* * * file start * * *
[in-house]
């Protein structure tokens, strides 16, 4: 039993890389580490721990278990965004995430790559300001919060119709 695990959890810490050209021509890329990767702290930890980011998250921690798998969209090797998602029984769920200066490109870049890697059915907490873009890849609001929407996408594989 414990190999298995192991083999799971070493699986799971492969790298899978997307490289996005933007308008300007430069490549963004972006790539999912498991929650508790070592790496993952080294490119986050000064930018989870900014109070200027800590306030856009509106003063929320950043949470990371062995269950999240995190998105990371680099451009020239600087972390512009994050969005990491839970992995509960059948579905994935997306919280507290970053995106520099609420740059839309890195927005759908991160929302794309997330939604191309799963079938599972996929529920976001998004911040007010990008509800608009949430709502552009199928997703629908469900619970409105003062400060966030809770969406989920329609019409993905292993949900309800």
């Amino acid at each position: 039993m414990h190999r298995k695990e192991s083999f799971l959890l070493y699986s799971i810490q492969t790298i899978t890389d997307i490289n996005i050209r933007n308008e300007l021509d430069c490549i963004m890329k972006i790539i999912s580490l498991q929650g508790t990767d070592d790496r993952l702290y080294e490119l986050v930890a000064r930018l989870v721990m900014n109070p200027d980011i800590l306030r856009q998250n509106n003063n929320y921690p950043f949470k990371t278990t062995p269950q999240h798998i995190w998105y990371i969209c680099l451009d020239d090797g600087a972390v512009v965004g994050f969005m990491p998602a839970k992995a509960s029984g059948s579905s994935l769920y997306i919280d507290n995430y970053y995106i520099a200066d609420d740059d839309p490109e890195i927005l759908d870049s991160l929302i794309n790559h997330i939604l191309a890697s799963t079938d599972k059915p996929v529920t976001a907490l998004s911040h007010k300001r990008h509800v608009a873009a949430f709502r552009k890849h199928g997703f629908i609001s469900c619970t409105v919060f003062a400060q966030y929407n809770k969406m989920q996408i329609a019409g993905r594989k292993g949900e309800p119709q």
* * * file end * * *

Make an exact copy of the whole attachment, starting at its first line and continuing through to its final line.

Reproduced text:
[in-house]
């Protein structure tokens, strides 16, 4: 039993890389580490721990278990965004995430790559300001919060119709 695990959890810490050209021509890329990767702290930890980011998250921690798998969209090797998602029984769920200066490109870049890697059915907490873009890849609001929407996408594989 414990190999298995192991083999799971070493699986799971492969790298899978997307490289996005933007308008300007430069490549963004972006790539999912498991929650508790070592790496993952080294490119986050000064930018989870900014109070200027800590306030856009509106003063929320950043949470990371062995269950999240995190998105990371680099451009020239600087972390512009994050969005990491839970992995509960059948579905994935997306919280507290970053995106520099609420740059839309890195927005759908991160929302794309997330939604191309799963079938599972996929529920976001998004911040007010990008509800608009949430709502552009199928997703629908469900619970409105003062400060966030809770969406989920329609019409993905292993949900309800």
């Amino acid at each position: 039993m414990h190999r298995k695990e192991s083999f799971l959890l070493y699986s799971i810490q492969t790298i899978t890389d997307i490289n996005i050209r933007n308008e300007l021509d430069c490549i963004m890329k972006i790539i999912s580490l498991q929650g508790t990767d070592d790496r993952l702290y080294e490119l986050v930890a000064r930018l989870v721990m900014n109070p200027d980011i800590l306030r856009q998250n509106n003063n929320y921690p950043f949470k990371t278990t062995p269950q999240h798998i995190w998105y990371i969209c680099l451009d020239d090797g600087a972390v512009v965004g994050f969005m990491p998602a839970k992995a509960s029984g059948s579905s994935l769920y997306i919280d507290n995430y970053y995106i520099a200066d609420d740059d839309p490109e890195i927005l759908d870049s991160l929302i794309n790559h997330i939604l191309a890697s799963t079938d599972k059915p996929v529920t976001a907490l998004s911040h007010k300001r990008h509800v608009a873009a949430f709502r552009k890849h199928g997703f629908i609001s469900c619970t409105v919060f003062a400060q966030y929407n809770k969406m989920q996408i329609a019409g993905r594989k292993g949900e309800p119709q």